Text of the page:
By Clint Confehr
Senior Staff Writer
Marshall County commissioners have scheduled a public hearing next month to get area residents' comments on whether Waste Management's plan to expand Cedar Ridge Landfill meets state standards.
The 5:30 p.m. Oct. 22 hearing precedes county commissioners' monthly meeting in the Courthouse Annex where they're to vote on whether the 177-acre expansion plan complies with criteria listed in the Jackson Law.
In May 2007, commissioners voted by a two-to-one margin saying they believed Waste Management met state standards so expansion should be permitted on 11 acres surrounded by landfill operations.
Now, the question is whether the company's plan to expand trash burial onto 177 acres is in compliance with the Jackson Law. The 177-acre tract was purchased by Waste Management in December 2006 when the company said it was to be a source of dirt to cover daily disposal of trash. Subsequently, the company sought to develop a new landfill at Cornersville, abandoned that plan and refocused its attention on Cedar Ridge.
If commissioners conclude Waste Management's plans for the 177-acre tract comply with the Jackson Law, then the company's request for a state permit would be forwarded to the Maury Marshall Solid Waste Authority, which must decide whether expansion complies with the region's plan for solid waste disposal. Thereafter, the Tennessee Department of Environment and Conservation's Solid Waste Division would be asked for a permit to expand Cedar Ridge Landfill operations onto the 177 acres.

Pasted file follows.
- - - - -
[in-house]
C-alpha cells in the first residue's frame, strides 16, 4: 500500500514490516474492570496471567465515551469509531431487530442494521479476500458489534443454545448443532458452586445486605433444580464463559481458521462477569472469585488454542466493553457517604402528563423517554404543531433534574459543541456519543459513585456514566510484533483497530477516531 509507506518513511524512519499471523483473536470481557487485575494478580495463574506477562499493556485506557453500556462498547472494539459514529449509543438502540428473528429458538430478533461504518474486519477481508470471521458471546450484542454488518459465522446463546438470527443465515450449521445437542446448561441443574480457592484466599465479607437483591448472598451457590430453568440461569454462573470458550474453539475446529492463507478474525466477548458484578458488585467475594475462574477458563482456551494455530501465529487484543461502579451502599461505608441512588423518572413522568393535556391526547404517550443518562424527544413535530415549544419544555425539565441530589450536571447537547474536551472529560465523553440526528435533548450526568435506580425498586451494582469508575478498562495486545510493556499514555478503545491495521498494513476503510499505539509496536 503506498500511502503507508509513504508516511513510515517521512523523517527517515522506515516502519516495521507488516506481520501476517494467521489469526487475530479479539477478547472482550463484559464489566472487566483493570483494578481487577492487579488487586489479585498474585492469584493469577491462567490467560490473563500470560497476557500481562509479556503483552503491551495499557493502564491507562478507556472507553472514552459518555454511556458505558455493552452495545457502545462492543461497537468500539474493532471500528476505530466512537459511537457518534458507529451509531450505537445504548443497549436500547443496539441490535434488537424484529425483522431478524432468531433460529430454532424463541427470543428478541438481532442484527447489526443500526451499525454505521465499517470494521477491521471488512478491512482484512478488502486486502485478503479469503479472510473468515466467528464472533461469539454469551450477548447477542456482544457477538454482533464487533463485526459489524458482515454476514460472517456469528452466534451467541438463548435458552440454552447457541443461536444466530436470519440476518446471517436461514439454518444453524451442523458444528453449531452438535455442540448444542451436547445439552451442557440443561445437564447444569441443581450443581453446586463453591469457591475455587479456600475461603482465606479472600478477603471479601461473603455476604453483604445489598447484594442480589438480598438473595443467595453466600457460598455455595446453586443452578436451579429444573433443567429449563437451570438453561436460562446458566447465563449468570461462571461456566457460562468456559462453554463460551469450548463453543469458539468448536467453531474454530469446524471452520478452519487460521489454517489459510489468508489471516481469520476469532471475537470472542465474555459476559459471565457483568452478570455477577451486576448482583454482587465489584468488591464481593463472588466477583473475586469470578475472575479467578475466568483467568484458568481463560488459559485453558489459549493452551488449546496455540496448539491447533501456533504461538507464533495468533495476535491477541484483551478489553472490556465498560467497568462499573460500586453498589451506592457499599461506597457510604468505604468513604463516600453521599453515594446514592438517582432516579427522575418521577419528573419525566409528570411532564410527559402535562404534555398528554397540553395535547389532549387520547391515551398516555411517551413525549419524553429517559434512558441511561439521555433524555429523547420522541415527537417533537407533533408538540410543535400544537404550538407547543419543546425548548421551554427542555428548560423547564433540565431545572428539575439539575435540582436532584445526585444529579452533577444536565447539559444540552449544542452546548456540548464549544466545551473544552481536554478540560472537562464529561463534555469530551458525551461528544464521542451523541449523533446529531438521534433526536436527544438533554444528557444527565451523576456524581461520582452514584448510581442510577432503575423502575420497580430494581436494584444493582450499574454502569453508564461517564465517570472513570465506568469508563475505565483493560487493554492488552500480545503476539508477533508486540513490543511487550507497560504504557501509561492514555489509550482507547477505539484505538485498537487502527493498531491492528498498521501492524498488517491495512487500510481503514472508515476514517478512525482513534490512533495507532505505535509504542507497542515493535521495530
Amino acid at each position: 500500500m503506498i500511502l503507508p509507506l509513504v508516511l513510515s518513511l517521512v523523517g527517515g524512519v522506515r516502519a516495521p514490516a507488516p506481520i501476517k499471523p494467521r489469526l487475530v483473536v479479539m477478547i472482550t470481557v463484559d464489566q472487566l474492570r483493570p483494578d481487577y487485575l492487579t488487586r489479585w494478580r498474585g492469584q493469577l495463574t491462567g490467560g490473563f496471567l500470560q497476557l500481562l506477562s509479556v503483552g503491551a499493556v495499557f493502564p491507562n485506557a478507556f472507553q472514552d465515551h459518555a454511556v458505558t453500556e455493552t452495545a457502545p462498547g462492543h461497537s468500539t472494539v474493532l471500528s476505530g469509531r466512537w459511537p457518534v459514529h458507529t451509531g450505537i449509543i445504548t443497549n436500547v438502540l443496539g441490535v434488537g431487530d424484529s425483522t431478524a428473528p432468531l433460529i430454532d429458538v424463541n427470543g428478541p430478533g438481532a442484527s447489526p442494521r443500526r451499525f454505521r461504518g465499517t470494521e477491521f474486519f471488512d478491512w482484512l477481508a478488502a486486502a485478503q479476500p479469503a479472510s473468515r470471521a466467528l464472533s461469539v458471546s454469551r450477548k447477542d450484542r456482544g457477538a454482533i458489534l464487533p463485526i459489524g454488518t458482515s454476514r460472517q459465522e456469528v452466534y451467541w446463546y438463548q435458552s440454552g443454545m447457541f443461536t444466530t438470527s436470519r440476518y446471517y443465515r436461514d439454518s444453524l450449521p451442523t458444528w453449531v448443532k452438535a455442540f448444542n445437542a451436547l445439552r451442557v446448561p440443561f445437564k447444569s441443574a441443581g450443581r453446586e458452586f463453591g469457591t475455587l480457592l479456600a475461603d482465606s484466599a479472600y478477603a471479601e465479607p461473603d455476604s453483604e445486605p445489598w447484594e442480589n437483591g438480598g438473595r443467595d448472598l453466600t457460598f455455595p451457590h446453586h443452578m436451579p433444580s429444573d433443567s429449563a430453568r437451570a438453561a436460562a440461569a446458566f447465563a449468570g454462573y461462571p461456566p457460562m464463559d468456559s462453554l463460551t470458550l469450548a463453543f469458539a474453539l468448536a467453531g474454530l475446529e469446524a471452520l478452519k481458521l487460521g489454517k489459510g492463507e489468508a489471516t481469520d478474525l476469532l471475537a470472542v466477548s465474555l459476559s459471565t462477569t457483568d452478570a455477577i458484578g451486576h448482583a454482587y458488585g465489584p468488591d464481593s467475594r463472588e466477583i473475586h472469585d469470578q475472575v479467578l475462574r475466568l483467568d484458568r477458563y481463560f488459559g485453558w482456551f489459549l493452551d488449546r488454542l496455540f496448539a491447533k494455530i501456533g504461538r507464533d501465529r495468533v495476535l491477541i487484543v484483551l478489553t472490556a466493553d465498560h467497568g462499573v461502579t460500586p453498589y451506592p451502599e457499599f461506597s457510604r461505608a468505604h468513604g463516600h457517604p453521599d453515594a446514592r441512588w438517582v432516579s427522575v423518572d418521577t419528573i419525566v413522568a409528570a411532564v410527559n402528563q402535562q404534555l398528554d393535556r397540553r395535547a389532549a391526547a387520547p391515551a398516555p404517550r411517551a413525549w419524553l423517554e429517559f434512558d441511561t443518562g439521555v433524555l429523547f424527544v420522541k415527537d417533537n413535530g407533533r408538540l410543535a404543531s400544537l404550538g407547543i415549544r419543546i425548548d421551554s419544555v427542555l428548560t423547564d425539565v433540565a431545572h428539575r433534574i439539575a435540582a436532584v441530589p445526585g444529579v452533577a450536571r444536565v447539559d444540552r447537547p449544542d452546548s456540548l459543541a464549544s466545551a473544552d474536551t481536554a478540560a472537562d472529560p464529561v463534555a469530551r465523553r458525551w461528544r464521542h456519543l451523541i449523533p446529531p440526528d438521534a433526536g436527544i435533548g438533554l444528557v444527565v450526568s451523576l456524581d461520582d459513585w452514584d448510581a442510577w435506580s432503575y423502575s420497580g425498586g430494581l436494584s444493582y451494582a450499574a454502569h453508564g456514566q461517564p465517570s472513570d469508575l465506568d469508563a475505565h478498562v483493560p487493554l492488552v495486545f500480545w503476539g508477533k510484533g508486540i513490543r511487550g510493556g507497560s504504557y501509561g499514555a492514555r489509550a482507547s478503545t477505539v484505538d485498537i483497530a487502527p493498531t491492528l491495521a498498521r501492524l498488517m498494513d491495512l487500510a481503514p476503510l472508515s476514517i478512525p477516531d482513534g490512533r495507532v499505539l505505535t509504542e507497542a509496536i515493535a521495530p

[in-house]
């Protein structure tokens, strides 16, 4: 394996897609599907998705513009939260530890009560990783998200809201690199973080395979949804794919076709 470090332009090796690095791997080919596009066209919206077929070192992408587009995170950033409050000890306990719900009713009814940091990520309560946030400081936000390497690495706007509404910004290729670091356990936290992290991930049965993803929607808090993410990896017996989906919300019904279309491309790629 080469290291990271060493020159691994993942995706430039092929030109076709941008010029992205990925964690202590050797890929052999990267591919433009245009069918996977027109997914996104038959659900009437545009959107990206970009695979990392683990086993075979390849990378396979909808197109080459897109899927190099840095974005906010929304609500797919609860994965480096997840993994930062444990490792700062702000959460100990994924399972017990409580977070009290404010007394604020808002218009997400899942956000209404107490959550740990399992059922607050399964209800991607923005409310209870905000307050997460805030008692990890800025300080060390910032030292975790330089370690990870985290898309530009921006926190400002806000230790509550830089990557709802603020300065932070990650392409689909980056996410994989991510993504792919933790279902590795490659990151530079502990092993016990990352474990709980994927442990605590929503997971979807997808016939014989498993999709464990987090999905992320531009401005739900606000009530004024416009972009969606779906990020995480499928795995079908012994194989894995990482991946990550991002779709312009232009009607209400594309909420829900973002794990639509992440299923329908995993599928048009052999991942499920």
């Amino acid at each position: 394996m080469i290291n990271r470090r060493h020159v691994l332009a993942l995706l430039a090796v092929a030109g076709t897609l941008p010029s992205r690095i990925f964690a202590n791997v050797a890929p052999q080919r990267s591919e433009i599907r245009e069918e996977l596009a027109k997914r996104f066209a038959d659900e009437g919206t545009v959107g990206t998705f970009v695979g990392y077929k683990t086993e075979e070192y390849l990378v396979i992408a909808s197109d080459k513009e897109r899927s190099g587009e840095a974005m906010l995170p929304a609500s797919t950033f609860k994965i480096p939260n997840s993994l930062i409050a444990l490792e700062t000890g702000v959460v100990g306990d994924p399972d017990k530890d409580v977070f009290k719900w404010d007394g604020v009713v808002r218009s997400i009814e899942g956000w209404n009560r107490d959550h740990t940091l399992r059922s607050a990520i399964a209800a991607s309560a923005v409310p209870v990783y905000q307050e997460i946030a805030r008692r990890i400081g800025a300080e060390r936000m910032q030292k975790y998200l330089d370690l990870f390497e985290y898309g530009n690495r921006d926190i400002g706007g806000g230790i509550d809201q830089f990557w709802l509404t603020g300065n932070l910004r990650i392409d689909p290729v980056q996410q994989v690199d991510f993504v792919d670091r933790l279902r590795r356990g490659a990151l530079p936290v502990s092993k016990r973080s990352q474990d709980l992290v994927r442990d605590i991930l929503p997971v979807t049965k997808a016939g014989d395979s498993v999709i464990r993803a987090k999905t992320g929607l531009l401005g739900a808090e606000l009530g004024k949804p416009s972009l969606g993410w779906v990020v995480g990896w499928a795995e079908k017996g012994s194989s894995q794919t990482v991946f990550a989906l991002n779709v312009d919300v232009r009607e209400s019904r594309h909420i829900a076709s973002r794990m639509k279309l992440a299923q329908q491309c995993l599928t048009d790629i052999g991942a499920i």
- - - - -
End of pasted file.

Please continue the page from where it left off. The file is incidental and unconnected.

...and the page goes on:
The eight environmental criteria are as follows.
* The type of waste to be buried must be suitable. It can include commercial, municipal, landscaping and land clearing wastes, as well as waste from farms, industries, construction and demolition sites, and state approved special waste.
Sludge from sewage treatment plants and aluminum dross from smelting will not be accepted, according to a Waste Management official.
* The method of disposal must be in compliance with state law. Part of that requires daily cover of rubbish with dirt. The dirt for this purpose has been coming from the 177-acre expansion tract.
* The impact from noise and odor is to be reduced by limiting operations to 6:30 a.m. to 4 p.m. Monday through Friday and not on most federal holidays unless there's an emergency. Odor from the landfill is by containing collection of leachate, liquids buried with trash.
* The impact of the landfill's expansion is not to adversely impact property values in the area. Company officials have conducted studies to show values didn't drop because of the landfill.
* Cedar Ridge Landfill's main entrance is on Mooresville Highway. It's being widened between Interstate 65 and Lewisburg's fire hall on West Commerce Street. Waste Management says that's an adequate road for landfill traffic.
* Economic impact of the landfill includes the company's operation of the county's four convenience centers. The company pays host fees and provides free dumping to Lewisburg.
* The landfill must meet land zoning codes. Commissioners granted that Monday.
* Other factors are to be considered.